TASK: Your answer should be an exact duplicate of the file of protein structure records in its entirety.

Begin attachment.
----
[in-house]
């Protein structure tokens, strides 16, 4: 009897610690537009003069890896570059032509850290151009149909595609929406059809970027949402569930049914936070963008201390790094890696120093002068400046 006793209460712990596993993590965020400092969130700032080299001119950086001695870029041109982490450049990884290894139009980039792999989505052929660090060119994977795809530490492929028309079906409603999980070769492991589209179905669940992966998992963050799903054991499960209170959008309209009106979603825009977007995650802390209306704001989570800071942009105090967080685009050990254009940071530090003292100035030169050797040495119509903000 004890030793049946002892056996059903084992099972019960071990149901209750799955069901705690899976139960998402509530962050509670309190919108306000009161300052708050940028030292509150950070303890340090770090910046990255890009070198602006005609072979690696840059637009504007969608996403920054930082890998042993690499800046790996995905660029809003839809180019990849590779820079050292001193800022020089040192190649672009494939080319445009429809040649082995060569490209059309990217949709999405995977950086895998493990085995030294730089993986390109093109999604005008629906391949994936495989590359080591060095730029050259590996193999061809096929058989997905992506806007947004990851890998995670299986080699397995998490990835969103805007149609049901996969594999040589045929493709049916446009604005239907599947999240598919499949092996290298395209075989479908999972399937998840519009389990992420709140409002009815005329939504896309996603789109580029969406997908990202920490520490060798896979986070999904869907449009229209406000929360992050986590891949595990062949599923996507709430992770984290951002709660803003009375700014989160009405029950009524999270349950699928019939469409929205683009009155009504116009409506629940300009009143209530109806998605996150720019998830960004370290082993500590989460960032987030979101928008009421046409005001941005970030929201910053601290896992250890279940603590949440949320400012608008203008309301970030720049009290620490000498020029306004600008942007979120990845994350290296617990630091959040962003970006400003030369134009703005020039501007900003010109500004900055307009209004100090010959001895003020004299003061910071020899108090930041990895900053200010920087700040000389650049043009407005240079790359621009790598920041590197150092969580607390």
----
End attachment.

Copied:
[in-house]
């Protein structure tokens, strides 16, 4: 009897610690537009003069890896570059032509850290151009149909595609929406059809970027949402569930049914936070963008201390790094890696120093002068400046 006793209460712990596993993590965020400092969130700032080299001119950086001695870029041109982490450049990884290894139009980039792999989505052929660090060119994977795809530490492929028309079906409603999980070769492991589209179905669940992966998992963050799903054991499960209170959008309209009106979603825009977007995650802390209306704001989570800071942009105090967080685009050990254009940071530090003292100035030169050797040495119509903000 004890030793049946002892056996059903084992099972019960071990149901209750799955069901705690899976139960998402509530962050509670309190919108306000009161300052708050940028030292509150950070303890340090770090910046990255890009070198602006005609072979690696840059637009504007969608996403920054930082890998042993690499800046790996995905660029809003839809180019990849590779820079050292001193800022020089040192190649672009494939080319445009429809040649082995060569490209059309990217949709999405995977950086895998493990085995030294730089993986390109093109999604005008629906391949994936495989590359080591060095730029050259590996193999061809096929058989997905992506806007947004990851890998995670299986080699397995998490990835969103805007149609049901996969594999040589045929493709049916446009604005239907599947999240598919499949092996290298395209075989479908999972399937998840519009389990992420709140409002009815005329939504896309996603789109580029969406997908990202920490520490060798896979986070999904869907449009229209406000929360992050986590891949595990062949599923996507709430992770984290951002709660803003009375700014989160009405029950009524999270349950699928019939469409929205683009009155009504116009409506629940300009009143209530109806998605996150720019998830960004370290082993500590989460960032987030979101928008009421046409005001941005970030929201910053601290896992250890279940603590949440949320400012608008203008309301970030720049009290620490000498020029306004600008942007979120990845994350290296617990630091959040962003970006400003030369134009703005020039501007900003010109500004900055307009209004100090010959001895003020004299003061910071020899108090930041990895900053200010920087700040000389650049043009407005240079790359621009790598920041590197150092969580607390």